But before discussing the benefits of Espresso, let’s understand the motivations and pains developers and test automation engineers face today while trying to validate their Android application (APK) throughout the build/dev/test workflow.

  • Each build needs to be validated after code changes are made.
  • Dependencies on remote servers and other workstations for testing slow down the process.
  • Unit and functional tests need to be easy to execute from both an IDE and continuous integration perspective.
  • Apps need to be tested using the latest Android OS APIs that support new platform features and OS versions.
  • Testing needs to occur on both emulators and real devices.

In light of these challenges, it’s clear why the adoption of the Espresso automation framework is high. Even though Espresso is an instrumentation-based test framework, it has many benefits to both developers and test automation engineers. It uses Junit underneath the hood, so Espresso is easy to use within leading IDEs and provides useful testing annotations and assertions. It’s also fully integrated within the leading Google Android IDE ‚Äď Android Studio.

Here are four main benefits of using Espresso:

1. Espresso workflow is simple to use

The way Espresso works is by allowing developers to build a test suite as a stand-alone APK that can be installed on the target devices alongside the application under test and be executed very quickly.

2. Fast and reliable feedback to developers

As developers are trying to accelerate deployment, Espresso gives them fast feedback on their code changes so they can move on to the next feature or defect fix; having a robust and fast test framework plays a key role.

Espresso does not require any server (like Selenium Remote WebDriver) to communicate with; instead it runs side-by-side with the app and delivers very fast (minutes) test results to the developer.

3. Less mobile testing flakiness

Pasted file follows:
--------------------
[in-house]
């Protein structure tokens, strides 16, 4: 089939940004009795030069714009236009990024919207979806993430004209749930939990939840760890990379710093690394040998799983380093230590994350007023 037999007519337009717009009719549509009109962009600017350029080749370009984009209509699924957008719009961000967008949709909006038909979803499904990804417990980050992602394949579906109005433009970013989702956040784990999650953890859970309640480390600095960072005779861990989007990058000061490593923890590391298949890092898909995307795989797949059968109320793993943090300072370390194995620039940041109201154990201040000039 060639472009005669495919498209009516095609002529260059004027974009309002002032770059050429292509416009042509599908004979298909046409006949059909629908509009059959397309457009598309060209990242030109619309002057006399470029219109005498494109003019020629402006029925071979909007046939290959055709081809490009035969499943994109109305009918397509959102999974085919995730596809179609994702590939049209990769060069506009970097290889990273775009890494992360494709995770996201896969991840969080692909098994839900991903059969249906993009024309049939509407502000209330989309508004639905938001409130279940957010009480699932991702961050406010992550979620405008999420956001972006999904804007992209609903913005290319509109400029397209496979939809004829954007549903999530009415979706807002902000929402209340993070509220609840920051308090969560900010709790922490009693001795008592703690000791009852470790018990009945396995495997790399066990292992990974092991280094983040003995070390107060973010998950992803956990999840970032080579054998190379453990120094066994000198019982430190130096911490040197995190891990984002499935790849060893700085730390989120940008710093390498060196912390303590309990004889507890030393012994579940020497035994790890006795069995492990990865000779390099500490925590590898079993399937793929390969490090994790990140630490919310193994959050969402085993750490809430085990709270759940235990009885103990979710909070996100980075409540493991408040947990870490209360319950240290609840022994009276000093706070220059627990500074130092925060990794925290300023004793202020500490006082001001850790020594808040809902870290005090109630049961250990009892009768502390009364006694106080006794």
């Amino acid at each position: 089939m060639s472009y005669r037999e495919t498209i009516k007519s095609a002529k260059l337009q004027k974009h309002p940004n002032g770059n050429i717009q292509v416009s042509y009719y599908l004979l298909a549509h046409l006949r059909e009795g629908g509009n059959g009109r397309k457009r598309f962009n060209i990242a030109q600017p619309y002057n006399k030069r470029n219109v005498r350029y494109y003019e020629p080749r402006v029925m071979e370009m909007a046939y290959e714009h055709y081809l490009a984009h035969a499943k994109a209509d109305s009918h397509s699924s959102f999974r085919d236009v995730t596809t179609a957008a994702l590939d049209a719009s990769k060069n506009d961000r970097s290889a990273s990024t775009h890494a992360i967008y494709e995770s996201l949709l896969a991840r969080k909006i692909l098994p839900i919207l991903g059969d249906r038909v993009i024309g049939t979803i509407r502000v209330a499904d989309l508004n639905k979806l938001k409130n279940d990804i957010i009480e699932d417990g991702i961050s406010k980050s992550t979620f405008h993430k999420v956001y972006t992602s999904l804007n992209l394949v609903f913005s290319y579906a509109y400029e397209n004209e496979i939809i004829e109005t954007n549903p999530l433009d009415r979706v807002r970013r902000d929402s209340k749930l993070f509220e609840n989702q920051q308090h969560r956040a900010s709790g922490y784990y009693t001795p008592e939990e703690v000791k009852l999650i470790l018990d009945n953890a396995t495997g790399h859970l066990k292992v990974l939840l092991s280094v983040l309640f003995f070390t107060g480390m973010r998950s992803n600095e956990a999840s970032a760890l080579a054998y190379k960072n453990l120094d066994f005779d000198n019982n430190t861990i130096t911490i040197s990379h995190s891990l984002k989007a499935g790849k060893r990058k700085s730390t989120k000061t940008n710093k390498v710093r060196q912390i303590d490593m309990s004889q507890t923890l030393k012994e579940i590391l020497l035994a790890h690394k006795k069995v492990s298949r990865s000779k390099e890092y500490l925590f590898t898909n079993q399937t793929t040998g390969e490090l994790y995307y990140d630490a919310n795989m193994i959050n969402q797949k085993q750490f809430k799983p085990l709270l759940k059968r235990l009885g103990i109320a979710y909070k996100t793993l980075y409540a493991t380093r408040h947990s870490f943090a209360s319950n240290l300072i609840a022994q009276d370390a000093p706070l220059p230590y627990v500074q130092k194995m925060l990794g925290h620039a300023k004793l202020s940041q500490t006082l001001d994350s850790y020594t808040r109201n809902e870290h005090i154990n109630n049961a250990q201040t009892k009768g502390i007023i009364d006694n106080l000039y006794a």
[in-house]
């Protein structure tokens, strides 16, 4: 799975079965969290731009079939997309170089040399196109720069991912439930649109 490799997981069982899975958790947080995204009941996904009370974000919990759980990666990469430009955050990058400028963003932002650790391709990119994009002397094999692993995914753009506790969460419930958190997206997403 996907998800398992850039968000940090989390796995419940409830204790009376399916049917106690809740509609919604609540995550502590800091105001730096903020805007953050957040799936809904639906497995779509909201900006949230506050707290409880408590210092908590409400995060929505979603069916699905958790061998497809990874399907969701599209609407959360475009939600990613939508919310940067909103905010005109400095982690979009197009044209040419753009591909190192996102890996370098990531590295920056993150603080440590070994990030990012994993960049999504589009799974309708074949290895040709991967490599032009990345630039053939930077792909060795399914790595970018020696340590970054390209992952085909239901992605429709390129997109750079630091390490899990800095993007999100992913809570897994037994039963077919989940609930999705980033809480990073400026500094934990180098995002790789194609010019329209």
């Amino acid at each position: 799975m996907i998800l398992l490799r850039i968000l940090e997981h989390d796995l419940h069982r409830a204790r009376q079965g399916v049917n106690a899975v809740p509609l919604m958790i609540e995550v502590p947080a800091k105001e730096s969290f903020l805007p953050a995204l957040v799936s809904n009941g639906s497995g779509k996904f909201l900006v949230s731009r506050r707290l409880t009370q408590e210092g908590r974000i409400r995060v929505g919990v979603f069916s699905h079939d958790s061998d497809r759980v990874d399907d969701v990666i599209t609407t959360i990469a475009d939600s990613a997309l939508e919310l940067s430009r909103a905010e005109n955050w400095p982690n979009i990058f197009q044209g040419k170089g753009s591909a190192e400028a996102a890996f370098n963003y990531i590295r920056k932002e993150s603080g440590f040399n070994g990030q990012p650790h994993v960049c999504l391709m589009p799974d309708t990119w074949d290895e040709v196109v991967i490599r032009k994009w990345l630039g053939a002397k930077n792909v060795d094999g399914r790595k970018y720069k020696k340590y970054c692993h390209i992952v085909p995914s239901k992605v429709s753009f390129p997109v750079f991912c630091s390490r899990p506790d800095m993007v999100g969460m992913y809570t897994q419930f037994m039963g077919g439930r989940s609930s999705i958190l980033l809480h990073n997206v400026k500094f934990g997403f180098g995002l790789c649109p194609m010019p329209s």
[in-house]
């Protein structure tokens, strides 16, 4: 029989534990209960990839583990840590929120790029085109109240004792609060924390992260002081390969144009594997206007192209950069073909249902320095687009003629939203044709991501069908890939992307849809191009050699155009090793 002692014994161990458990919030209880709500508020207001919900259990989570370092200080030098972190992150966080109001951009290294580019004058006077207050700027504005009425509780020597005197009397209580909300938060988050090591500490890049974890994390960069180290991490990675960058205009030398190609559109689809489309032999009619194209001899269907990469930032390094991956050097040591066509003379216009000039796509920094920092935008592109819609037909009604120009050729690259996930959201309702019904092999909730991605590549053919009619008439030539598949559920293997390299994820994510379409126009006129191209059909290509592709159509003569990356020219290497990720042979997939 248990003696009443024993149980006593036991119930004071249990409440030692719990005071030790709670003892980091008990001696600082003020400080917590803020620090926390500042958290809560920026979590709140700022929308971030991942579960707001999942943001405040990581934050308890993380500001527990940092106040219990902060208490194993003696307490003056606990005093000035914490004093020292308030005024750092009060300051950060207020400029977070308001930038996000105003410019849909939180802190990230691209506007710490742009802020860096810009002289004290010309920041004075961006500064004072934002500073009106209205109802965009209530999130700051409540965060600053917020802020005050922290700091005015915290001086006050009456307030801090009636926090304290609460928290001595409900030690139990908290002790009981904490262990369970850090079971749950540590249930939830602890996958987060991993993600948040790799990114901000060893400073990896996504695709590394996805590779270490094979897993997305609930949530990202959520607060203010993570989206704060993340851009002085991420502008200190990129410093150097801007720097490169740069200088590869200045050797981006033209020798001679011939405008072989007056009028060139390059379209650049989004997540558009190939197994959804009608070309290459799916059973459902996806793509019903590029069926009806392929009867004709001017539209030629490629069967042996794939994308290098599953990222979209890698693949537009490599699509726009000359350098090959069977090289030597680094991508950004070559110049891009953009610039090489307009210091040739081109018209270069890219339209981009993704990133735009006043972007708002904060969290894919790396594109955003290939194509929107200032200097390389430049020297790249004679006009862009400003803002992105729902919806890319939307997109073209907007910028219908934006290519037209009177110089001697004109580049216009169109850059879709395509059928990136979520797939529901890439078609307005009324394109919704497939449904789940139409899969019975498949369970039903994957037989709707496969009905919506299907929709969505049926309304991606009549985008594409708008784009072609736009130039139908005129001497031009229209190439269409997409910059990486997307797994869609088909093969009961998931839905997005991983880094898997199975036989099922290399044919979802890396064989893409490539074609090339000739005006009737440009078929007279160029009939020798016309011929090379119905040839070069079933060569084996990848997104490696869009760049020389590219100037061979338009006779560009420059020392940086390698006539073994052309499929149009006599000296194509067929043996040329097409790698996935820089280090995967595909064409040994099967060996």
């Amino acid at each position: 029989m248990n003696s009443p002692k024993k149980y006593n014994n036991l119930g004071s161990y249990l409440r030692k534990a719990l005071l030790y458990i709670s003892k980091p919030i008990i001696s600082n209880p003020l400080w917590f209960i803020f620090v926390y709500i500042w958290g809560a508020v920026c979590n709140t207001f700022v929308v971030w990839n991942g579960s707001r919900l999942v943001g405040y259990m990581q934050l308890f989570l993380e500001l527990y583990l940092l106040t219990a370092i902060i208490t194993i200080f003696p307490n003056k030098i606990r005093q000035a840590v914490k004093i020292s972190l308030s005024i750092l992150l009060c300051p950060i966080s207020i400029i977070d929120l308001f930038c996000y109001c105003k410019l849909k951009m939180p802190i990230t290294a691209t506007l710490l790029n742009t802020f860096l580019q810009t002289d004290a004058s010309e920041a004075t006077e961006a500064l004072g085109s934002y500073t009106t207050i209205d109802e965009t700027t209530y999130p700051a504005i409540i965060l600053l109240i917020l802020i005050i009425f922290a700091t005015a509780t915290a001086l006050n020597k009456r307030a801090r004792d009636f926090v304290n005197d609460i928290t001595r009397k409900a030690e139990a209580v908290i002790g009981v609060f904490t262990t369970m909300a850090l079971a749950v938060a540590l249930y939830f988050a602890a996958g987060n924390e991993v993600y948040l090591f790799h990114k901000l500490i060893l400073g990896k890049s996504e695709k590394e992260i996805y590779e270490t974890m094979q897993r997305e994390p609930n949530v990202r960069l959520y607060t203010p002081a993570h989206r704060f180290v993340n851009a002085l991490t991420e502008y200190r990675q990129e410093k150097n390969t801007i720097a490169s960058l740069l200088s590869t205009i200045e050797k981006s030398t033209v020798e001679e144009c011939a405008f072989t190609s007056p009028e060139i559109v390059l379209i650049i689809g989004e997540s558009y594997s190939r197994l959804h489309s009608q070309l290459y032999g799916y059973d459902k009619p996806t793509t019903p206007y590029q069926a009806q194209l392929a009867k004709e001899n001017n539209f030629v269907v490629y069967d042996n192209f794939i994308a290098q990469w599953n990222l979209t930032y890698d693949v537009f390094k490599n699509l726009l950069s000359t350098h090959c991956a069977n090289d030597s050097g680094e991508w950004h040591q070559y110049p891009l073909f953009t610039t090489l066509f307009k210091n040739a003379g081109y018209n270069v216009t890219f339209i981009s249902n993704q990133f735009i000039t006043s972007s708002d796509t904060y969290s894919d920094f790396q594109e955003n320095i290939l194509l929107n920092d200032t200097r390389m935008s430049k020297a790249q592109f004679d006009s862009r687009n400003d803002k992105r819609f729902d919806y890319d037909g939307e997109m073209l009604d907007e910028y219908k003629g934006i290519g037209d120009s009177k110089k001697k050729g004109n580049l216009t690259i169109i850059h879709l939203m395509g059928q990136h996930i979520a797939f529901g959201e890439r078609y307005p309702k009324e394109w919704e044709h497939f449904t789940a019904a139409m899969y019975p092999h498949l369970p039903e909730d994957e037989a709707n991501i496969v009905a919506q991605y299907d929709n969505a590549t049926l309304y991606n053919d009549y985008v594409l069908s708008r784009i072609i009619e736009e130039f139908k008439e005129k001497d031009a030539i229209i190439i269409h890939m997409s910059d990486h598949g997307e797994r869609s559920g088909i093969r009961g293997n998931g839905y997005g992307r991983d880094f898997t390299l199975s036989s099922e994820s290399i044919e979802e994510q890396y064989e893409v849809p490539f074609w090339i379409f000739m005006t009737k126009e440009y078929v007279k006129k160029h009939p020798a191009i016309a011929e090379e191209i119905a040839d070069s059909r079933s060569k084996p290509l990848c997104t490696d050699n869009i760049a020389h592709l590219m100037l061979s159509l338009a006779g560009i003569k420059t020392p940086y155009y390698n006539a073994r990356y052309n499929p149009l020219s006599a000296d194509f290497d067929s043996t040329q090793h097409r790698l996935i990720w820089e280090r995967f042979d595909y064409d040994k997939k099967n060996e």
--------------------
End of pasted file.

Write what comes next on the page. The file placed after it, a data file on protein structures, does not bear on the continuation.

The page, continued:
Because Espresso offers a synchronized method of execution, the stability of the test cycle is very high. There’s a built-in mechanism in Espresso that, prior to moving to the next steps in the test, validates that the Element or Object is actually displayed on the screen. This eliminates test execution from breaking when confronted with “objects not detected” and other errors.

4. Developing Espresso test automation isn’t hard

Developing Espresso test automation is quite easy. It is based on Java and Junit, which is a core skillset for any Android app developer. Because Espresso works seamlessly within the Android Studio IDE, there’s no setup or ramping up and no ‚Äúexcuses‚ÄĚ ‚Äď to actually shift quality in the in-cycle stage of the app SDLC.

In addition to the above, there is of course the large community powered by Google that pushes the Espresso test automation framework and allow easy and fast ramp up for newcomers.

Learn more using the Espresso Cheat sheet below:

Espresso Test Automation Framework

Perfecto is offering support for both Android Studio IDE as well as the ability to install and launch an Espresso test suite (APK) on real devices in the cloud across various locations and user conditions. For more information, please refer to the Perfecto Community and search for “Android Studio” or “Espresso.”

Joe Colantonio’s Test Talk: Mobile Testing Coverage Optimization

How does a company nowadays put together a comprehensive test strategy for delivering high-quality experiences for their applications on any device? I think this is the question I get asked most frequently and it is the biggest challenge in today’s market, how to tackle mobile testing and responsive web testing. The solution can be the difference between an app rated 1 star or an app rated 5 stars.

Play Podcast

I had a lot of fun talking to Joe Colantonio from Test Talks about how to create a successful app starting with my Digital Test Coverage Optimizer. Listen to the full talk to hear my ideas on moving from manual testing to automation, tracking the mobile market, the difference between testing in simulators and emulators versus real devices and more.



#30DaysofTesting – Day 8 Reporting

As the #30daysoftesting challenges continues, i have decided today to put the famous iOS Native LinkedIn mobile app and perform some exploratory testing on it using my iPhone 6 Plus device running iOS 9.X


Today’s challenge was about finding up to 5 different defects and reporting them back to the app vendor.

Here are my findings:

  • Searching through the contact list (my list of contacts overpasses 2500 members) is simply unusable since the A-Z side bar is non proportional with the page size, so basically trying to filter by letter (e.g. “K”) is very hard


  • App crashed twice when entering long string of characters into the search bars either for searching contacts/groups or messages
  • Sharing a message from the app – DOES NOT WORK. You can only share from the app main screen an update but not a message.


  • Redundant “Close Page” link in various EULA/Privacy web pages – accessible through setting screen (Privacy Policy, User Agreement, EULA)



I’ve reported back to LinkedIn about these defects, below is their confirmation email – pending their response.


Happy #30Daysofesting To All Of You.